Note: Sometimes, a hammer or inverse hammer might be red (black) rather than green. This is as yet considered a bullish signal insofar as it occurs at what could be the lower part of a downtrend, however a green hammer is considered a stronger indication of a looming reversal.
2. Bullish Engulfing (Bullish)
A bullish engulfing is a two-candlestick pattern that occasionally shows up at the lower part of a downtrend and may demonstrate a reversal. The main candle in the pattern is red and has a short real body. The second is green, has an essentially longer real body, and opens lower than the previous day.
3. Morning Star (Bullish)
A morning star is a three-candle pattern that occasionally shows up at the lower part of a downtrend and may demonstrate a reversal. The primary candle is red and has a moderately long real body. The subsequent candle might be red or green however has a very short real body with upper and lower wicks making it look like a star. The third is green and has a long real body, connoting buyers assuming command over the security's course. The real body of the morning star candle in the middle frequently doesn't overlap with the real bodies of the candles on one or the other side.
4. Hanging Man (Bearish)
A hanging man pattern is basically the inverse of a hammer pattern. It happens toward the finish of an uptrend and may signal a reversal. A hanging man candle is generally red and has a short real body and a long lower wick, connoting a notable selloff during the day preceding buyers had the option to push the price back up before close.
5. Bearish Engulfing (Bearish)
A bearish engulfing pattern is basically the inverse of a bullish engulfing pattern. It is a two-candle pattern that commonly happens at the highest point of an uptrend and may mean a reversal. The primary candle is green and has a short real body, while the second is red and has a fundamentally longer real body. The subsequent candle in this pattern as a rule opens higher than the first.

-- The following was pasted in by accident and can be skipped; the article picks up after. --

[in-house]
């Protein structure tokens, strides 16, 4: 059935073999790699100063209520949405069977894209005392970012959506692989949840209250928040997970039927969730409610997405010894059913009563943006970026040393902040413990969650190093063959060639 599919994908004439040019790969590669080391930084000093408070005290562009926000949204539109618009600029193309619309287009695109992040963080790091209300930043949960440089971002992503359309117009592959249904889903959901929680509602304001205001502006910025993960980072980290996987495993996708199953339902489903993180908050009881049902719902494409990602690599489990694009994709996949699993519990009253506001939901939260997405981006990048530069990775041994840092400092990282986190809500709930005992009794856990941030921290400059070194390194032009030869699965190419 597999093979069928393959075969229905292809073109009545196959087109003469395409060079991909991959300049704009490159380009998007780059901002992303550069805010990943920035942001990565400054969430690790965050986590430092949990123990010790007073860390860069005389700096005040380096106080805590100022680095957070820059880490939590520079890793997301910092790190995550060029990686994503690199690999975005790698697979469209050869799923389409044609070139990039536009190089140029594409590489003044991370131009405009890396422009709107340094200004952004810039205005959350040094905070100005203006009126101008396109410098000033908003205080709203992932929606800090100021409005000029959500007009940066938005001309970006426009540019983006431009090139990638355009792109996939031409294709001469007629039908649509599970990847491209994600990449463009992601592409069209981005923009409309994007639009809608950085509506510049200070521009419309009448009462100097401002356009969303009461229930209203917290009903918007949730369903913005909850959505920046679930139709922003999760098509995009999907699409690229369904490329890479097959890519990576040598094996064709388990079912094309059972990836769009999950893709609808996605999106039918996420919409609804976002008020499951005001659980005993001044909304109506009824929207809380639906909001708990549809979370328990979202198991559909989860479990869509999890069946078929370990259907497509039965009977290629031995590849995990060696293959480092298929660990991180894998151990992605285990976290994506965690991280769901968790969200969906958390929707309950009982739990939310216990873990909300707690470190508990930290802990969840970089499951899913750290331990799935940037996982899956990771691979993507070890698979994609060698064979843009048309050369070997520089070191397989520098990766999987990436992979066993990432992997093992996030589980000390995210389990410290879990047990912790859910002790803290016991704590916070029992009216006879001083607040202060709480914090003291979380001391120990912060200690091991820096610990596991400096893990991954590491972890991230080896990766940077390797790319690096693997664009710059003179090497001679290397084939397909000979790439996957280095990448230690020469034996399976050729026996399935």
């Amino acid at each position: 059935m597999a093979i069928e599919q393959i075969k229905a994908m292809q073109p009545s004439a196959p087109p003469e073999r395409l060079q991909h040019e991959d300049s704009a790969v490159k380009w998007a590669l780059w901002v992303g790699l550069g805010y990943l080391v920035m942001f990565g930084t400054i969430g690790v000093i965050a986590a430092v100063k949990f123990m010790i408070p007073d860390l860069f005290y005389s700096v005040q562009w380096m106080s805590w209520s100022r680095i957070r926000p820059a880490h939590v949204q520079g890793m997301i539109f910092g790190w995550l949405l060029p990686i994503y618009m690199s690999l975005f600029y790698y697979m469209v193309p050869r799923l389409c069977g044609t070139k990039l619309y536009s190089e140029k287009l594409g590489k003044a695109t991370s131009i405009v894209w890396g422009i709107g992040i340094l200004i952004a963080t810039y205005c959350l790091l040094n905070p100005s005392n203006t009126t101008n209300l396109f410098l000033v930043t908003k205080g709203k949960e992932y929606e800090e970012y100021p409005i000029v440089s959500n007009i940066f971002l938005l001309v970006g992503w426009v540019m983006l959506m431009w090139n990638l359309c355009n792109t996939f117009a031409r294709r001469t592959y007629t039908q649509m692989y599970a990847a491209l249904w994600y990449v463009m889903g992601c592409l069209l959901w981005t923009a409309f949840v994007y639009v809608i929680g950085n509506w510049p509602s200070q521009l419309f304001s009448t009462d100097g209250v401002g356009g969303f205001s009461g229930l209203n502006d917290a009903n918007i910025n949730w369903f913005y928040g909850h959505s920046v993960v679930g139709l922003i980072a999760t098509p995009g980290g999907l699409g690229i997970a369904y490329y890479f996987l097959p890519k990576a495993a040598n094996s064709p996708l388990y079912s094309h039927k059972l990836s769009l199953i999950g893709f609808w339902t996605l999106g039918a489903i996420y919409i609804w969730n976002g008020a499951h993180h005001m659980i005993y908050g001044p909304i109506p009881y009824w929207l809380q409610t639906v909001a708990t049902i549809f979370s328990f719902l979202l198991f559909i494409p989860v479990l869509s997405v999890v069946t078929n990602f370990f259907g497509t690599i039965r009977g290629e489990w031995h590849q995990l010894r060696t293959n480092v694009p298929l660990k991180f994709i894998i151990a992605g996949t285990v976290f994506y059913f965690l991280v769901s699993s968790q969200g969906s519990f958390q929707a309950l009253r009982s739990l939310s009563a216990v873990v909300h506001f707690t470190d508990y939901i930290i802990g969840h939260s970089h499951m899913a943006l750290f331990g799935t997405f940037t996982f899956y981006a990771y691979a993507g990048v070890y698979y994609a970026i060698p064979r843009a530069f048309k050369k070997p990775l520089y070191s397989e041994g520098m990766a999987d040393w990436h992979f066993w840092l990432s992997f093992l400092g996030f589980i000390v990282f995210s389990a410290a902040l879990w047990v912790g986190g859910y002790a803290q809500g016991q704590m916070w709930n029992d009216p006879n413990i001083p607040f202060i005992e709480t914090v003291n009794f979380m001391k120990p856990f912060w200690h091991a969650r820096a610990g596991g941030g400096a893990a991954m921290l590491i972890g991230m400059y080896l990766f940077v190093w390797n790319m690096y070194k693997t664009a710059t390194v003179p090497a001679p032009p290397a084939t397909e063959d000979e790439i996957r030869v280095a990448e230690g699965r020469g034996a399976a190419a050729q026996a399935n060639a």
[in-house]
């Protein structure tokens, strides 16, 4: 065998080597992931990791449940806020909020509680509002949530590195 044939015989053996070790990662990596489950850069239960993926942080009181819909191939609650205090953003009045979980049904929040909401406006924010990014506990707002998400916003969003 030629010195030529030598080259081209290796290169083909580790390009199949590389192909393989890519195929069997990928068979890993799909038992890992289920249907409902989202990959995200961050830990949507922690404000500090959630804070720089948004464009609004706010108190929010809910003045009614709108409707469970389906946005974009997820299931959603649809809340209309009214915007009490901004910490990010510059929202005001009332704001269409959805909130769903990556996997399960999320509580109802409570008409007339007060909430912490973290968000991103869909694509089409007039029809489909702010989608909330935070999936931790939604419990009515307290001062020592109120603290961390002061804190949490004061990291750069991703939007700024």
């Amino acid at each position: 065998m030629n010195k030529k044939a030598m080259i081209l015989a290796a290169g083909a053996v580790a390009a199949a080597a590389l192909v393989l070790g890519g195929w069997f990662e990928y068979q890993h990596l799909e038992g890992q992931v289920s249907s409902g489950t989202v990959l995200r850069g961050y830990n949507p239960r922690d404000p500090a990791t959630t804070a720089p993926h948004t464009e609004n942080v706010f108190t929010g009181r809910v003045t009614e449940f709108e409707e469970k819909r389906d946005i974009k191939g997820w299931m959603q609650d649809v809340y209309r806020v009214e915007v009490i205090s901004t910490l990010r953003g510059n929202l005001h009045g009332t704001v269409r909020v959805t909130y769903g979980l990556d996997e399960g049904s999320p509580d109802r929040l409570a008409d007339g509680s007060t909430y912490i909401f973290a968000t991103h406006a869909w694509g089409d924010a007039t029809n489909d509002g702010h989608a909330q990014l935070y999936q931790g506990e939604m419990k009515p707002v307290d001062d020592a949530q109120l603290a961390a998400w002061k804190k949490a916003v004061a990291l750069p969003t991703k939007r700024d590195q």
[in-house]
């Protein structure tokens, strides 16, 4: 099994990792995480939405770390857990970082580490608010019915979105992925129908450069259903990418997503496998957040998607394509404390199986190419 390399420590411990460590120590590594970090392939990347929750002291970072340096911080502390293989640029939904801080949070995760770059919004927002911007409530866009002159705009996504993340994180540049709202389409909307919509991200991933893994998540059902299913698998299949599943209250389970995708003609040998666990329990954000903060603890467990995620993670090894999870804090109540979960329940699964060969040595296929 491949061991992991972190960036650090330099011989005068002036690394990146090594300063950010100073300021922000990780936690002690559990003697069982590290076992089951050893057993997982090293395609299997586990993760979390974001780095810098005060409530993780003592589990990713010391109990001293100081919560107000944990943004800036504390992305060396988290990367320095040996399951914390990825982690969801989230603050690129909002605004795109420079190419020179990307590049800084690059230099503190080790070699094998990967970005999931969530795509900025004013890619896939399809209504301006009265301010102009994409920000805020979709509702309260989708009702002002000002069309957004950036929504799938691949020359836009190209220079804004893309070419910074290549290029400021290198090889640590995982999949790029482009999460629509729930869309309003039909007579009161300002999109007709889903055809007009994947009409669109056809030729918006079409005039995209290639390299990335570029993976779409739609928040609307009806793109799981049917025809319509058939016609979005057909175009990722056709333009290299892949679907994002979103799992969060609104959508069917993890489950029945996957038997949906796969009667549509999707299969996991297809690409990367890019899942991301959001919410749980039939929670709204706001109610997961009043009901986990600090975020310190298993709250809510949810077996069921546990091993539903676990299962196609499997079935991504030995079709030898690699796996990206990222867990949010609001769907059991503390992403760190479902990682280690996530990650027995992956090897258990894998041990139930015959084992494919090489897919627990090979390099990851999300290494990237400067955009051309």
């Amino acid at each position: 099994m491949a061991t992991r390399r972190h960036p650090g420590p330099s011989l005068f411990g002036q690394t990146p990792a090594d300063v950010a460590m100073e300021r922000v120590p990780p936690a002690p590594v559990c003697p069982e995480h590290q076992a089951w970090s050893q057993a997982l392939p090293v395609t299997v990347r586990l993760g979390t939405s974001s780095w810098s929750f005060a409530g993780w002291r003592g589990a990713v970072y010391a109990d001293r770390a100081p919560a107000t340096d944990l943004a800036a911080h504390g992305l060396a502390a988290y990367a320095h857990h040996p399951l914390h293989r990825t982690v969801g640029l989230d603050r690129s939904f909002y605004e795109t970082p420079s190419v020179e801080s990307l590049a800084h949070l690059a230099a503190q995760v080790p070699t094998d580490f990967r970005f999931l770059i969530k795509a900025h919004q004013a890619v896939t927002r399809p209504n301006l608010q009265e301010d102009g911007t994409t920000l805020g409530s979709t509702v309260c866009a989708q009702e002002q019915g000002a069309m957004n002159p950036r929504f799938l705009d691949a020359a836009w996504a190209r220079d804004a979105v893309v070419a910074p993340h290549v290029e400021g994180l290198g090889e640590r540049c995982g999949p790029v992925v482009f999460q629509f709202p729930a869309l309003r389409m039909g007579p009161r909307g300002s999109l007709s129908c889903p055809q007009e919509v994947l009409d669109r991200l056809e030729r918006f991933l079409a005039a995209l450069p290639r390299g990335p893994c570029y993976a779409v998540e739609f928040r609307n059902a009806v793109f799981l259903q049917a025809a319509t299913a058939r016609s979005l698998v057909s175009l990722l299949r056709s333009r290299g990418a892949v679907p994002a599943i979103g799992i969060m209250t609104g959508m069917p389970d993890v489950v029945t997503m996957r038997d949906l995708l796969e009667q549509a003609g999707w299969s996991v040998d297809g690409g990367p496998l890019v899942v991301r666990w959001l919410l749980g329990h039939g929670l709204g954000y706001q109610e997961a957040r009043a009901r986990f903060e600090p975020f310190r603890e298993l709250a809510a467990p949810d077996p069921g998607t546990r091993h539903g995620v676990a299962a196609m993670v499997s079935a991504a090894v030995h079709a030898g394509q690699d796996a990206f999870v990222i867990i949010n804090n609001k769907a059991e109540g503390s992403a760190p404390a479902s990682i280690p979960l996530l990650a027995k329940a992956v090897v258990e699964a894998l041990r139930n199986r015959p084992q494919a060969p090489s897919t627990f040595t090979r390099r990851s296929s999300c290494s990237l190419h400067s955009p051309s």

6. Evening Star (Bearish)
An evening star pattern is basically the inverse of a morning star. It is a three-candle pattern that occasionally shows up at the highest point of an uptrend and may demonstrate a reversal. The principal candle is green and has a generally long real body. The subsequent candle might be red or green yet has an incredibly short real body with upper and lower wicks, making it seem to be a star. The third is red and has a long real body, connoting sellers assuming command over the security's bearing. The real body of the morning star candle in the middle frequently doesn't overlap with the real bodies of the candles on one or the other side.
What Is a Doji Candlestick?
A doji candlestick is unified with a tiny or close to nonexistent real body. This shows that open and close prices for the afternoon (or period being referred to) were almost something very similar. Morning and evening star patterns both happen when a doji candlestick shows up toward the finish of an up or downtrend.
What Does a Candle With No Wicks Indicate?
On the off chance that a candlestick has no wicks (shadows) this means that the security being referred to traded between its open and close prices for the entirety of the day (or period being referred to). A candle without any shadows might demonstrate strong market sentiment in anything that course the candle is heading (up if green, down if red).